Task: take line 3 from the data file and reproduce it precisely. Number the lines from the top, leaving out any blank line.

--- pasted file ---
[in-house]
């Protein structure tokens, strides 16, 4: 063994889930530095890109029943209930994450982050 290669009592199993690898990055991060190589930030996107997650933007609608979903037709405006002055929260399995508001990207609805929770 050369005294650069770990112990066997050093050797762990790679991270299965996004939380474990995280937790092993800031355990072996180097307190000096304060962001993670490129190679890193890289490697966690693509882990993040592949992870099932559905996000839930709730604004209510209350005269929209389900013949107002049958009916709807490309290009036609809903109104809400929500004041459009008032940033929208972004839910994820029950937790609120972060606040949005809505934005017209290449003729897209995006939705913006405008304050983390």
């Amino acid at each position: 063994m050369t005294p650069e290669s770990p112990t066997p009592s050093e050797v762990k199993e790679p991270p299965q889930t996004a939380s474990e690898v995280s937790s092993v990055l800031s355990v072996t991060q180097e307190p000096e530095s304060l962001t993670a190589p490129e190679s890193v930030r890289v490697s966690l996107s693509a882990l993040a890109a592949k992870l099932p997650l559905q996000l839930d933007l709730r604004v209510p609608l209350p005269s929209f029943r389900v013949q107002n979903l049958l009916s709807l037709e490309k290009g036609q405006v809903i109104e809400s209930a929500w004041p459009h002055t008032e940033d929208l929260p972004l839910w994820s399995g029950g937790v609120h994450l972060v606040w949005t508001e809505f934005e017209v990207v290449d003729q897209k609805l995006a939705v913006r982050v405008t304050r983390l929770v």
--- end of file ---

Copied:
């Amino acid at each position: 063994m050369t005294p650069e290669s770990p112990t066997p009592s050093e050797v762990k199993e790679p991270p299965q889930t996004a939380s474990e690898v995280s937790s092993v990055l800031s355990v072996t991060q180097e307190p000096e530095s304060l962001t993670a190589p490129e190679s890193v930030r890289v490697s966690l996107s693509a882990l993040a890109a592949k992870l099932p997650l559905q996000l839930d933007l709730r604004v209510p609608l209350p005269s929209f029943r389900v013949q107002n979903l049958l009916s709807l037709e490309k290009g036609q405006v809903i109104e809400s209930a929500w004041p459009h002055t008032e940033d929208l929260p972004l839910w994820s399995g029950g937790v609120h994450l972060v606040w949005t508001e809505f934005e017209v990207v290449d003729q897209k609805l995006a939705v913006r982050v405008t304050r983390l929770v």